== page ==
It's bound to end in tears by bedtime.
They always hit you when you're down.
The seventh wave.

Changing Times

My body clock is out of time.
Sleep-deprived, I count the yawning morning hours
until my body says it's time to rise
- too late.
For now the morning is half over:
and though I've seen the dawn,
I've lost my appetite
for elevenses at ten, and half-eleven lunch.
It's half-past one,
a pencil-twiddling time.
How shall I fill the gap
of lunch-time afternoon, and still not spoil
my far too early dinner?
Evening comes (at last).
Sunset, post-poned, is finally achieved.
What do you mean, 'It's time for bed!'?
I'm wide awake, and could stay up all night.
Perhaps I need a three-day resurrection.


I have a 'thing' about the Pont du Gard
the golden aqueduct of Roman arches
bridging the Gardon.
It is no use to modern man.
Water comes to Nimes
from other sources, and by different routes.
In the past two thousand years,
massive engineering feats have given way
to microchips.
But still it stands, arch on arch on arch,
a windy ridge of stone between two cliffs,
the river running through its cavern roots.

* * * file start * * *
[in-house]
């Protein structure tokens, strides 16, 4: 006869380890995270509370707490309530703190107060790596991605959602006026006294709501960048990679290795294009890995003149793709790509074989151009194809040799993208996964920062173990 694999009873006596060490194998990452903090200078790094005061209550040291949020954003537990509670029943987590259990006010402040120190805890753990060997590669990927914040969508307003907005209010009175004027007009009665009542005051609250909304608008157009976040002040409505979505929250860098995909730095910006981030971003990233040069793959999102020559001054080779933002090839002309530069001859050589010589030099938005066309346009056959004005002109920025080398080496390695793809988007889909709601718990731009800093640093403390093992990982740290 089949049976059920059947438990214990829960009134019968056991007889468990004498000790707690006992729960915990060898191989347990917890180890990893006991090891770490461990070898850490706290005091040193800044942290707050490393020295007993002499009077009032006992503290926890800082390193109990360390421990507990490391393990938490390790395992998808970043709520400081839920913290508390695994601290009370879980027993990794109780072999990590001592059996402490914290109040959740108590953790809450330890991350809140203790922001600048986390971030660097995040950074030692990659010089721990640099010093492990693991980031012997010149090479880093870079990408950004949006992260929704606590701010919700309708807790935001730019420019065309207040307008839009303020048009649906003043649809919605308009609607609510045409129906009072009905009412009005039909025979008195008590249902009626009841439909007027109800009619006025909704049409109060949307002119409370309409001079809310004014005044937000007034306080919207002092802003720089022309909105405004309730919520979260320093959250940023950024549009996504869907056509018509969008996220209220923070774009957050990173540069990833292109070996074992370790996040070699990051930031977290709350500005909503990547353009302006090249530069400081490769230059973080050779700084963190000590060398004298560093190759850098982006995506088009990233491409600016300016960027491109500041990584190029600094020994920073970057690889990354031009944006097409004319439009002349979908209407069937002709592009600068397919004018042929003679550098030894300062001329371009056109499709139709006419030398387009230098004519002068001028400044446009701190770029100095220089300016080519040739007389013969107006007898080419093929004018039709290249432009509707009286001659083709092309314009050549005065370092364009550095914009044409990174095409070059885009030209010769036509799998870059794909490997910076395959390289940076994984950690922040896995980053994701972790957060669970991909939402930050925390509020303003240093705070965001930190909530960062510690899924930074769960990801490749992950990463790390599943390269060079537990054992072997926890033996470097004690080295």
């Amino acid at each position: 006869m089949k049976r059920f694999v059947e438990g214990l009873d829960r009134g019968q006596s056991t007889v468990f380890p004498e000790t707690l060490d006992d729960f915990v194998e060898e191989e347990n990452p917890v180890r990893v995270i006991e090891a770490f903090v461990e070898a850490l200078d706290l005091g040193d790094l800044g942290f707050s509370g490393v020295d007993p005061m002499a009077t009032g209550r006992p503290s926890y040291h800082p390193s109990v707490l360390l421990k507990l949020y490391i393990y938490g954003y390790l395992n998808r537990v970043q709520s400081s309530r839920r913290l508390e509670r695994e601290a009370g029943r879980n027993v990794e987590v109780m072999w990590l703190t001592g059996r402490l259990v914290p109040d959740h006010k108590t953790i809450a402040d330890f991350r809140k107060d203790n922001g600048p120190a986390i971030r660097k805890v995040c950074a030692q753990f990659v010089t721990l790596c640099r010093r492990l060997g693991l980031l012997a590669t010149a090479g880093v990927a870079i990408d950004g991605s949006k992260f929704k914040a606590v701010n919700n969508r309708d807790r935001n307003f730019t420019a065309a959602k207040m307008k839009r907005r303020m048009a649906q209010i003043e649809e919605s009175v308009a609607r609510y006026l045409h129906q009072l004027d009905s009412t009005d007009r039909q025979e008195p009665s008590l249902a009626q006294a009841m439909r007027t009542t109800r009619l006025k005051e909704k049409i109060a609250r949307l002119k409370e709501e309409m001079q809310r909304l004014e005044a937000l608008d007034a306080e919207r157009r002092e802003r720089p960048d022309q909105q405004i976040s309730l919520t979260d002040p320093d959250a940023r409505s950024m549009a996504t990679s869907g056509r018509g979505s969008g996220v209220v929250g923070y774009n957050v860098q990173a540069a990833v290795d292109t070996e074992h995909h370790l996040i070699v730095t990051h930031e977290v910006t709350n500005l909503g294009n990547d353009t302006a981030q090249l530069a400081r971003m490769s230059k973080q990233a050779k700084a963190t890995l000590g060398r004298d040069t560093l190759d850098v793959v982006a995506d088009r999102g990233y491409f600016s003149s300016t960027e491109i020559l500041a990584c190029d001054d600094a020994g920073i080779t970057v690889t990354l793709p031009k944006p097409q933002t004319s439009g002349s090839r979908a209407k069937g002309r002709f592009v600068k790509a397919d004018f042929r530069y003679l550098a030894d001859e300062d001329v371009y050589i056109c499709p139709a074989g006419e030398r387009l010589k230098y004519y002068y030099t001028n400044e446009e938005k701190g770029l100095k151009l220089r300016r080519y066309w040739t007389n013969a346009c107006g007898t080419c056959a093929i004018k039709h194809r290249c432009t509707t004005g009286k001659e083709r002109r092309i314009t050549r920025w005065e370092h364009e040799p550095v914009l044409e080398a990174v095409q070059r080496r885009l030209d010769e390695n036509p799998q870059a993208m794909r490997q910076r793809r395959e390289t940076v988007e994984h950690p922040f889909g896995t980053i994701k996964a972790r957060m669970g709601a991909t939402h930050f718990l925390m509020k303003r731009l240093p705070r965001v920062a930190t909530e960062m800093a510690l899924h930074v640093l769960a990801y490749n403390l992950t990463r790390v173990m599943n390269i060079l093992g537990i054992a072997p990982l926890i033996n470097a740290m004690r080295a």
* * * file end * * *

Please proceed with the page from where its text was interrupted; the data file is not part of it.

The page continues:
Functionless, it has become
part of the landscape. And every other year,
I have to go and reassure myself that it's still there.


I've hurt my back.
Perhaps I've slipped a disc.
The aspirin I took an hour ago's
not having an effect.
I ache.
I have to calculate each movement,
figure out
how to achieve each altered state,
then, slowly,
pausing to wait for muscle cramps,
adjust each joint
a centimetre
at a time.
I cannot bend
to deal with shoes and stockings,
cannot turn
to look behind.
How far is that chair?
And if I sit, can I get up again?
I dare not risk
the world outside.
I'm vulnerable, tasting age,
the flavour of mortality.


Pigeon-plumaged hawk
delicate and wary
half-hidden in the elder tree
eyes flicking
picking at his prey, then
pulling and dissecting, and then
eyes flicking
scattering discarded feathers on the ground beneath
distracts the would-be critic
from intricate analysis
of images upon the page.
The bird has flown.
The work resumes
mind flickering
picking at the poem, then
pulling and dissecting, and then
mind flickering
scattering dismembered poetry in cold prose notes.

About the Author

When I left school in 1957, I was on my way to Manchester, to take an Honours Degree in English - and I have remained in Manchester ever since. After my degree, I took a teaching qualification, and taught for some thirty years.

I am married, with 2 children, and acquired two more with my second husband, Richard Parish, a UMIST professor and a scientist of international repute. I have three grandchildren.

While I was teaching, I helped write a number of pantomimes and pageants, and gained something of a reputation for composing scurrilous verse during training days, so when I retired, I decided to go into Creative Writing. I usually write poetry or short stories, and have contributed to some anthologies.